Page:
8-1-11; Whistleblowers who did not report potential misconduct directly to state authority still pled sufficient facts to survive summary judgment of their retaliatory discharge claim

The Fifth District Appellate Court reversed a Circuit Court order granting summary judgment in favor of defendant in Michael v. Precision Alliance Group, No. 5-10-0089, (July 21, 2011). It held there were genuine issues of material fact regarding whether Plaintiffs were discharged in retaliation for whistle blowing activities.

The ruling indicates Precision grows, packages, and distributes seeds for agricultural use. Three plaintiffs worked for Precision at its Nashville, Illinois facility. It appears Precision began having problems with underweight seed bags and eventually investigators from the Illinois Department of Agriculture showed up to investigate a complaint of underweight seed bags. The plaintiffs were later terminated.

The three plaintiffs asserted they relayed information regarding locations and lot numbers of light seed bags to a former employee, who in turn supplied the information to the Department. Plaintiffs contend they were fired as a result of Precision’s belief they had played a role in the reporting to the Department and brought a complaint for retaliatory discharge. The Circuit Court granted summary judgment for Precision.

The Appellate Court ruled in order to maintain a claim for retaliatory discharge, an employee must prove the following:

(1) the employment was terminated by the employer,

(2) the discharge was in retaliation for action of the employee, and

(3) the discharge violates a clear mandate of public policy.

At issue in this matter are the elements of whether plaintiffs were discharged for protected activities and whether the discharge violated a clear mandate of public policy. Retaliatory discharge claims have emerged under two theories:

(1) A ‘clear mandate’ action, alleging that the complained-of conduct contravenes a clearly mandated public policy, but not necessarily a law; and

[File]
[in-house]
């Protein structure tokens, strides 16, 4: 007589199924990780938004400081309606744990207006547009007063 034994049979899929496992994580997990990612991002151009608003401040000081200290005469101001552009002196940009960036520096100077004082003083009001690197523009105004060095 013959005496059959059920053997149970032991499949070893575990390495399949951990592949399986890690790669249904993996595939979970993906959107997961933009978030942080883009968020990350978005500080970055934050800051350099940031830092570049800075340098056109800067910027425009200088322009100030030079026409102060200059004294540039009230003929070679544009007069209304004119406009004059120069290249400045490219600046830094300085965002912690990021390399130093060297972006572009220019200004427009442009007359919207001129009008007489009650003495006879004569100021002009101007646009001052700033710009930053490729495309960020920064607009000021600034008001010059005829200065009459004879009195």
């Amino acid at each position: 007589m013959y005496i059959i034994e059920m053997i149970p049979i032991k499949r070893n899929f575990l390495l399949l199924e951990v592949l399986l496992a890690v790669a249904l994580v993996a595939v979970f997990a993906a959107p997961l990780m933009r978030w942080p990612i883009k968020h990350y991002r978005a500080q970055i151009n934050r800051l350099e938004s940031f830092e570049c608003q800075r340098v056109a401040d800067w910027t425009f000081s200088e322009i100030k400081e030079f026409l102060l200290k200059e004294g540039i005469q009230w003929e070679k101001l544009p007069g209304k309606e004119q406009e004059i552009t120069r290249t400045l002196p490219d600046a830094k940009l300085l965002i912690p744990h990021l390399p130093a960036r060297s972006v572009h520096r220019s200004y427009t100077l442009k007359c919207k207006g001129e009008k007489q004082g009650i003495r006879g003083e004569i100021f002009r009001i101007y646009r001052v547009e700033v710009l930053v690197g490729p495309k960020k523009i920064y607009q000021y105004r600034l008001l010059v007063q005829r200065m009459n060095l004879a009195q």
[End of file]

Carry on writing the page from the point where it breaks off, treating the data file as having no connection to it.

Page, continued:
(2) A ‘citizen crime-fighter’ theory. Citizen crime-fighter cases usually involve an employee terminated for 'whistle-blowing' or telling of a coworker's commission of an alleged crime; however, the crime does not have to be work-related

The Whistleblower Act prohibits an employer from discharging an employee for “disclosing information to a government or law enforcement agency.” 740 ILCS 174/15 (West 2004). As the intent of an employee to blow the whistle is vital to a claim of retaliatory discharge, the test has been whether Plaintiffs acted on a good-faith belief that an employer was violating the law.

In this claim, the Circuit Court pointed out Plaintiffs did not actually report the alleged conduct of Precision directly to a government agency and plaintiffs could not sustain a claim of retaliatory discharge based on Precision’s mistaken belief plaintiffs had reported directly. In response, the Appellate Court held, viewing evidence in the light most favorable to Plaintiffs, the record supported the conclusion Plaintiffs were transmitting the information to the former employee with the explicit purpose that he work with the Department. It stated whether the reporting was directly to a government agency or relayed through another person is irrelevant to questions of whether Precision’s motive was retaliatory and whether Plaintiffs’ intent was to blow a whistle.

Furthermore, the Court added the mislabeling and distortion of seed weight as asserted by Plaintiffs is counter to the public policy of the Illinois Seed Law which is “to regulate the labeling, sale, offering, exposing or transporting for sale of agricultural, vegetable and other seeds; [and] to prevent misrepresentation thereof.” 505 ILCS Ann. 110/1, Historical & Statutory Notes, at 600 (Smith-Hurd 2004). The Court stated a discharge in retaliation for employees forwarding information regarding a violation of the Seed Law would support a claim for retaliatory discharge.

We note the Fifth District is known to be liberal and here it determined the record raised questions of material fact regarding the reported illegal activity and sequence of events and interactions with Precision and such questions precluded summary judgment. According to this ruling the whistle blowing need not be directly to an agency, but as long as there are facts indicating the intent was to get the information to the agency the claim can survive summary judgment. This article was researched and written by Matthew Ignoffo, J.D. Please do not hesitate to make inquiries to Matt at mignoffo@keefe-law.com.